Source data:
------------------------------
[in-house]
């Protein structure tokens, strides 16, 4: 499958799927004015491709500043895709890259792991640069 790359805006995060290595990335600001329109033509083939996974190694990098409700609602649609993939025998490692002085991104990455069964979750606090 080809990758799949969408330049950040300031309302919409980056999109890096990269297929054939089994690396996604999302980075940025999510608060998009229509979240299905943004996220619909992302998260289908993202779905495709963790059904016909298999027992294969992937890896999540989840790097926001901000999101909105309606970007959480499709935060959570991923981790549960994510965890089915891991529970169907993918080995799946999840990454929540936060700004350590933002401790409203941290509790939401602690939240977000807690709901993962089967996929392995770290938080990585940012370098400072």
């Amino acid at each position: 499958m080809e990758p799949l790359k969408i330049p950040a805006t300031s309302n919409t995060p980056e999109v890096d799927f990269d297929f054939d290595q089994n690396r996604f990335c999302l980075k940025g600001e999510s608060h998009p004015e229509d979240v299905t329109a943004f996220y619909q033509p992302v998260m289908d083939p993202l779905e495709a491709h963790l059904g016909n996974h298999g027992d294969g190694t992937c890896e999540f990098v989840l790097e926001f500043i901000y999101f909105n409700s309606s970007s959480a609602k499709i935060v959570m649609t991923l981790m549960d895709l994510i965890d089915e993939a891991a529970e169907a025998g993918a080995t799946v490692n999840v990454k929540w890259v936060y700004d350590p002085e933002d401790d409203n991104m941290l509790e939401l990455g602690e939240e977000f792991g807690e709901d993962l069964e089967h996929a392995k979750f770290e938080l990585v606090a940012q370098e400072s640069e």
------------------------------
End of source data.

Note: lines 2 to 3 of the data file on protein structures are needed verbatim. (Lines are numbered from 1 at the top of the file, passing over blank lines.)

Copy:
């Protein structure tokens, strides 16, 4: 499958799927004015491709500043895709890259792991640069 790359805006995060290595990335600001329109033509083939996974190694990098409700609602649609993939025998490692002085991104990455069964979750606090 080809990758799949969408330049950040300031309302919409980056999109890096990269297929054939089994690396996604999302980075940025999510608060998009229509979240299905943004996220619909992302998260289908993202779905495709963790059904016909298999027992294969992937890896999540989840790097926001901000999101909105309606970007959480499709935060959570991923981790549960994510965890089915891991529970169907993918080995799946999840990454929540936060700004350590933002401790409203941290509790939401602690939240977000807690709901993962089967996929392995770290938080990585940012370098400072």
């Amino acid at each position: 499958m080809e990758p799949l790359k969408i330049p950040a805006t300031s309302n919409t995060p980056e999109v890096d799927f990269d297929f054939d290595q089994n690396r996604f990335c999302l980075k940025g600001e999510s608060h998009p004015e229509d979240v299905t329109a943004f996220y619909q033509p992302v998260m289908d083939p993202l779905e495709a491709h963790l059904g016909n996974h298999g027992d294969g190694t992937c890896e999540f990098v989840l790097e926001f500043i901000y999101f909105n409700s309606s970007s959480a609602k499709i935060v959570m649609t991923l981790m549960d895709l994510i965890d089915e993939a891991a529970e169907a025998g993918a080995t799946v490692n999840v990454k929540w890259v936060y700004d350590p002085e933002d401790d409203n991104m941290l509790e939401l990455g602690e939240e977000f792991g807690e709901d993962l069964e089967h996929a392995k979750f770290e938080l990585v606090a940012q370098e400072s640069e």